[3] FM136 was part of the second production batch of 130 aircraft ordered from Victory Aircraft Limited, Malton, Ontario.  Serial numbers in this batch included FM100-FM229.  Aircraft were equipped with Packard built Rolls-Royce Merlin 28, 38 or 224 engines.  TFM 136 was manufactured in 1945 by Victory Aircraft, assigned to No. 20th and 30th Maintenance Units in England, never issued to active Squadron.  Returned to Canada and converted to Maritime Reconnaissance.  The aircraft was taken on strength by No. 404 ‘Buffalo’ (MP) Squadron (Greenwood, Nova Scotia) as RX-136.  Transferred to No. 407 ‘Demon’ (MP) Squadron, CFB Comox, British Columbia.  Struck off strength April 1961.  Lancaster FM136 was purchased from Crown Assets Disposal Corporation by Lynn Garrison, in 1961.  He created The Lancaster Memorial Fund to see the aircraft displayed, in 1962, on a pedestal at McCall Field, Calgary, as a memorial to those who trained under the British Commonwealth Air Training Plan.  It was subsequently moved to the Aerospace Museum of Calgary in 1992.  A new shelter was built for it in 2007.  Internet: http://en.wikipedia.org/wiki/Avro_Lancaster.

[4] FM159 was flown to England May 1945 Stored at No. 32 Maintenance Unit awaiting assignment to a squadron.  Returned to Canada September 1945.  Modified to Mk. X Maritime Reconnaissance, 407 Squadron (RX-159), 103 Rescue Unit.  Part of the second production batch of 130 aircraft ordered from Victory Aircraft Limited, Malton, Ontario.  Serial numbers of this batch included FM100-FM229.  Aircraft were equipped with Packard built Rolls-Royce Merlin 28, 38 or 224 engines.  On display at the Nanton Lancaster Society Air Museum, Nanton, Alberta.

[5] FM118 was flown to England April 1945.  Stored at No. 32 Maintenance Unit awaiting assignment to a squadron.  Returned to Canada June 1945.  Part of the second production batch of 130 aircraft ordered from Victory Aircraft Limited, Malton, Ontario, Canada.  Serial numbers of this batch included FM100-FM229.  Aircraft were equipped with Packard built Rolls-Royce Merlin 28, 38 or 224 engines.  The majority of the fuselage is in storage at the Nanton Lancaster Society Air Museum, Nanton, Alberta.  Other surviving pieces can also be found in storage with the BCATP Museum, Brandon, Manitoba.

[6] KB944 was flown to England March 1945.  No. 32 Maintenance Unit, 425 Squadron (KW-K).  Returned to Canada 15 June 1945.  Part of the first production batch of 300 aircraft ordered from Victory Aircraft Limited, Malton, Ontario.   KB944 was built in Canada in 1945 by Victory Aircraft.  Later that year, after briefly serving overseas, it was put into stored reserve in Canada where it went on to spend most of the following years, except for a brief period in 1952 serving with 404 Maritime Patrol Squadron at Greenwood, Nova Scotia.  In 1964 the RCAF refurbished this aircraft and placed it in the CA&SM.  Aircraft has been fully restored to its wartime configuration and is on public display at the CA&SM, Ottawa, Ontario.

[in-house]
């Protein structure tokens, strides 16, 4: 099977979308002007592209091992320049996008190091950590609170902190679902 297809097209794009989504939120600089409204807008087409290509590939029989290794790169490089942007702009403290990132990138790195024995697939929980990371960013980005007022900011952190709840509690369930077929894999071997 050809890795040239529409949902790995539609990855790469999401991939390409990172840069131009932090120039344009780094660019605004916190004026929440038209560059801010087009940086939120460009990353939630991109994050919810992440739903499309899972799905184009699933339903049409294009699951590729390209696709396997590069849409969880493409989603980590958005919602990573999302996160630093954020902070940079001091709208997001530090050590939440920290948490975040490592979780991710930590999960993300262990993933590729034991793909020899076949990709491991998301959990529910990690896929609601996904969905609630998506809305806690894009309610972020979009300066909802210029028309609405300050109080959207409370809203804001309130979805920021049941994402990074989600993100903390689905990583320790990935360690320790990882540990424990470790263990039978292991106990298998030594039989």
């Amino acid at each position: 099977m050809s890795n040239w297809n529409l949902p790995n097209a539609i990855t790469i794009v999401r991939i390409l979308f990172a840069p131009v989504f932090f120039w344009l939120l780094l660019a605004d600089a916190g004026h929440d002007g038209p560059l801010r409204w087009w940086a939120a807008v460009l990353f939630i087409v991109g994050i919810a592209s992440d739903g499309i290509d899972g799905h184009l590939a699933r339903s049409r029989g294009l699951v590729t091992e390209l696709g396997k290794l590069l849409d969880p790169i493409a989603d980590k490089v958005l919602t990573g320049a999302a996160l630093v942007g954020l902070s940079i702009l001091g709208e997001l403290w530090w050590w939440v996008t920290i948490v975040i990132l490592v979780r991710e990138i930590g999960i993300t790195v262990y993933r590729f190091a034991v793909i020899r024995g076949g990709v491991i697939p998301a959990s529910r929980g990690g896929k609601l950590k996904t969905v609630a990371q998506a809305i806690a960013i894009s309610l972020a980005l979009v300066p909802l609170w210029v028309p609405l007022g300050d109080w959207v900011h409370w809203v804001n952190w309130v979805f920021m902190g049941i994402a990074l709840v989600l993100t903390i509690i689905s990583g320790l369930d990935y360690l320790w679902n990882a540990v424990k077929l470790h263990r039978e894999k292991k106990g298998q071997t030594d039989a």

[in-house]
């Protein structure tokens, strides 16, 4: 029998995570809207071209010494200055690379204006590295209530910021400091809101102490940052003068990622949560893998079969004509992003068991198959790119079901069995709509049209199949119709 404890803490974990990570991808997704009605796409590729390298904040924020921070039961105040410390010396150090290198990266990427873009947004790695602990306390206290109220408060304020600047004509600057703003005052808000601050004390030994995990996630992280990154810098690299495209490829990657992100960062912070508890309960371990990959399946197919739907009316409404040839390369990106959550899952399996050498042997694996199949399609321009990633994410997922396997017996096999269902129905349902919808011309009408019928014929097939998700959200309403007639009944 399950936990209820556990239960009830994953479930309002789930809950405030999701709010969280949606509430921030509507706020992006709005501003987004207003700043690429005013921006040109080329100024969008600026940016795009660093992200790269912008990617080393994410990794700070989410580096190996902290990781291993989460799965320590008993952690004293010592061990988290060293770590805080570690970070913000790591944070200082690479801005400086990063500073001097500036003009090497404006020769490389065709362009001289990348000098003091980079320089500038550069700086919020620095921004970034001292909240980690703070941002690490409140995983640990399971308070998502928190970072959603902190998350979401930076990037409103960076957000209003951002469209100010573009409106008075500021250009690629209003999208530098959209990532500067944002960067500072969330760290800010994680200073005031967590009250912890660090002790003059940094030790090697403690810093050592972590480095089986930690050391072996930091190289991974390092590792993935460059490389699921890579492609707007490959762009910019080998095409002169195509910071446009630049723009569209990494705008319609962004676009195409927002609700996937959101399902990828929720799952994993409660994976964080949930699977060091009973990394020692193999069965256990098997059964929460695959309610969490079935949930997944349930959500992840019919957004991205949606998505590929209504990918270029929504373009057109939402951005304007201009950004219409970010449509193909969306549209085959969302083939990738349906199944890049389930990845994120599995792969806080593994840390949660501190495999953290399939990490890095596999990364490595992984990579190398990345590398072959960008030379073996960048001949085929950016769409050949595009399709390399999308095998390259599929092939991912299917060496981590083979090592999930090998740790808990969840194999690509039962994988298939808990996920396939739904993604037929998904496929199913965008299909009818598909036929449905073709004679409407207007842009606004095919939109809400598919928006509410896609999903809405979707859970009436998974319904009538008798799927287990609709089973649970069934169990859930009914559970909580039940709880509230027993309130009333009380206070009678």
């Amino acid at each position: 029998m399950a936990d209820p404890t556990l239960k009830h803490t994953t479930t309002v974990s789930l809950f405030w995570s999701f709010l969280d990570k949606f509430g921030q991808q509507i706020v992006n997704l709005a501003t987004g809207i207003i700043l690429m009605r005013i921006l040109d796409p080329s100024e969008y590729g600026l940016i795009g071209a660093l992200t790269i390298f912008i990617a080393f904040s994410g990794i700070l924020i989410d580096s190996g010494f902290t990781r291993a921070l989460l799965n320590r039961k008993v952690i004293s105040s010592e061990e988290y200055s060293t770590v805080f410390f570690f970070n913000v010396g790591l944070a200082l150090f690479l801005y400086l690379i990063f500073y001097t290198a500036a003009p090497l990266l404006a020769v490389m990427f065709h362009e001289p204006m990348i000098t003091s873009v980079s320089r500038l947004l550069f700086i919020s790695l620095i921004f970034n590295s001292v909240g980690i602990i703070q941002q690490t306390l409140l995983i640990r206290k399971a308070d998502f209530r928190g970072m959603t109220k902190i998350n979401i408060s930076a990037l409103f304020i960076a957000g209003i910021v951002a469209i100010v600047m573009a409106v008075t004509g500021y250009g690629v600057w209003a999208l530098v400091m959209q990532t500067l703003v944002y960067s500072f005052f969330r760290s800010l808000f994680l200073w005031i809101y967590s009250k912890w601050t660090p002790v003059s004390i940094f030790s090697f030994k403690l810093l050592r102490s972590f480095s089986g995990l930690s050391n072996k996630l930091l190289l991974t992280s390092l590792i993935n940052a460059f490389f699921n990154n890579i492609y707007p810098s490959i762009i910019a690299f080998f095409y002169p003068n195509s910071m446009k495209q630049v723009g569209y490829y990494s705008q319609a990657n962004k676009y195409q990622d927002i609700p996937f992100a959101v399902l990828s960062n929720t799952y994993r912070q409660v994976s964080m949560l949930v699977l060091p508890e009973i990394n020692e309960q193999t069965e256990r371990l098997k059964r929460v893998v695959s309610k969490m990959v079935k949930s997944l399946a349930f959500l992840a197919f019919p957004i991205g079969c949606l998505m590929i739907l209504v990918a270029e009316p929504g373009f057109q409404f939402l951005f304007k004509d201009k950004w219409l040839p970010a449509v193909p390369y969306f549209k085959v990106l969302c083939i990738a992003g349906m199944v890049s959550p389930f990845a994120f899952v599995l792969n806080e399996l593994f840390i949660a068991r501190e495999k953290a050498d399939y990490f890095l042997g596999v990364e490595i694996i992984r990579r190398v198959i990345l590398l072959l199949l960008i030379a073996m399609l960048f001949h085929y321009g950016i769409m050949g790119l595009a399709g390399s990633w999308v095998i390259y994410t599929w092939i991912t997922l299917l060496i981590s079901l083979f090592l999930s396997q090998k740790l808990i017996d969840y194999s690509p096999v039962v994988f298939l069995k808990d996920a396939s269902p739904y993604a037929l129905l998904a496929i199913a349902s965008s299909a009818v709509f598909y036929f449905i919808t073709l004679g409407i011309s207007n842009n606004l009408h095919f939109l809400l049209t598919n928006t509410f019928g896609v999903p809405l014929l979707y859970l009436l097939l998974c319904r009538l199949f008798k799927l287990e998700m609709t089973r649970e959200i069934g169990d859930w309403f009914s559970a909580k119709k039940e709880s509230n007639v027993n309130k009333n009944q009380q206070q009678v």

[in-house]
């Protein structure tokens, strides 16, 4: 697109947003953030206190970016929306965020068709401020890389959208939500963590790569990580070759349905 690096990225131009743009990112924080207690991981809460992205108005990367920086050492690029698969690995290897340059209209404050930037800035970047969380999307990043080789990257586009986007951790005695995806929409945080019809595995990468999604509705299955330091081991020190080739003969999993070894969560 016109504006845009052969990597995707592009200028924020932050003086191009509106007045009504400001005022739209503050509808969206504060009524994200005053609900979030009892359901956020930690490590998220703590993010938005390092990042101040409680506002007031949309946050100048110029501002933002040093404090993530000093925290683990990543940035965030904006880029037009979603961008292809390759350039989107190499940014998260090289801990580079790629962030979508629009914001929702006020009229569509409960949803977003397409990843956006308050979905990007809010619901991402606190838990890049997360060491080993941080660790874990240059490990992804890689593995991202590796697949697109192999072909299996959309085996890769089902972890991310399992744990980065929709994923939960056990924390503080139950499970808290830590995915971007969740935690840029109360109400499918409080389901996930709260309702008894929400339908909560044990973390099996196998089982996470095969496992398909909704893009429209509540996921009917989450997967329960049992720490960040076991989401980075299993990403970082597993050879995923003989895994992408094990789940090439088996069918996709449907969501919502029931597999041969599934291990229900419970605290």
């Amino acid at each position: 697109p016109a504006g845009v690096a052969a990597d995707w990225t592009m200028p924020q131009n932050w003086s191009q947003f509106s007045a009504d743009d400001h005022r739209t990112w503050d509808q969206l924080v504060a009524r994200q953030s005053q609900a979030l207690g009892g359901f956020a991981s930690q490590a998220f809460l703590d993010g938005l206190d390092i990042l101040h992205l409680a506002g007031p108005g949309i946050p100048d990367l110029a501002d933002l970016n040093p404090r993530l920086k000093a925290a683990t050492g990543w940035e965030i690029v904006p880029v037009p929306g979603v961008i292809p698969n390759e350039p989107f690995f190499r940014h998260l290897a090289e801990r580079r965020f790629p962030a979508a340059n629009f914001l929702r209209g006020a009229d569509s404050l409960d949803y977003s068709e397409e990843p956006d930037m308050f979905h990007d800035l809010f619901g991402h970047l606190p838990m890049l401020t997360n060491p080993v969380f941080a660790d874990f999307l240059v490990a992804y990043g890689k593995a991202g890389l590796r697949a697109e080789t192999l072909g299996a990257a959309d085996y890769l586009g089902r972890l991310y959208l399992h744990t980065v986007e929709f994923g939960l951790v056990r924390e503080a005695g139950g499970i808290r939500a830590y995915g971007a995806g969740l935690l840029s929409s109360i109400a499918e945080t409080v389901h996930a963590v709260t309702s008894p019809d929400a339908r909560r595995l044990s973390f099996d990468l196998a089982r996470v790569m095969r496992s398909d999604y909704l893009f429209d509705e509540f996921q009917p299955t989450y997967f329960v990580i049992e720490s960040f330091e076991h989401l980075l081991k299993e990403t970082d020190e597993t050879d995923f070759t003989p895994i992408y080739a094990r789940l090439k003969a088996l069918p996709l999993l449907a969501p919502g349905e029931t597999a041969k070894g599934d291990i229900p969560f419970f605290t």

[7] FM212 was retained in Canada during the war.  Modified to Mk. X Photographic Survey, 408 Squadron (MN-212).  Part of the second production batch to 130 aircraft ordered from Victory Aircraft Limited, Malton, Ontario.  Serial numbers in this batch included FM100-FM229. Aircraft were equipped with Packard built Rolls-Royce Merlin 28, 38 or 224 engines.   this Lancaster has been renamed “Bad Penny” to commemorate the first RAF Lancaster to fly into Holland during Operation Manna to save the Dutch from starvation in the closing days of Second World War, 29 April 1945.  On 29 April, 2007 (to coincide with the 62nd anniversary of Operation Manna) FM212 was removed from storage in Jackson Park and towed to the Sears parking lot of Devonshire where it was on display and open for tours through the aircraft.  On 13 May 2007, FM212 was towed from Devonshire Mall to Windsor Airport where it is on display and undergoing extensive restoration to return the aircraft back to a flight worthy status over the next few years.  Internet: http://en.wikipedia.org/wiki/Avro_Lancaster.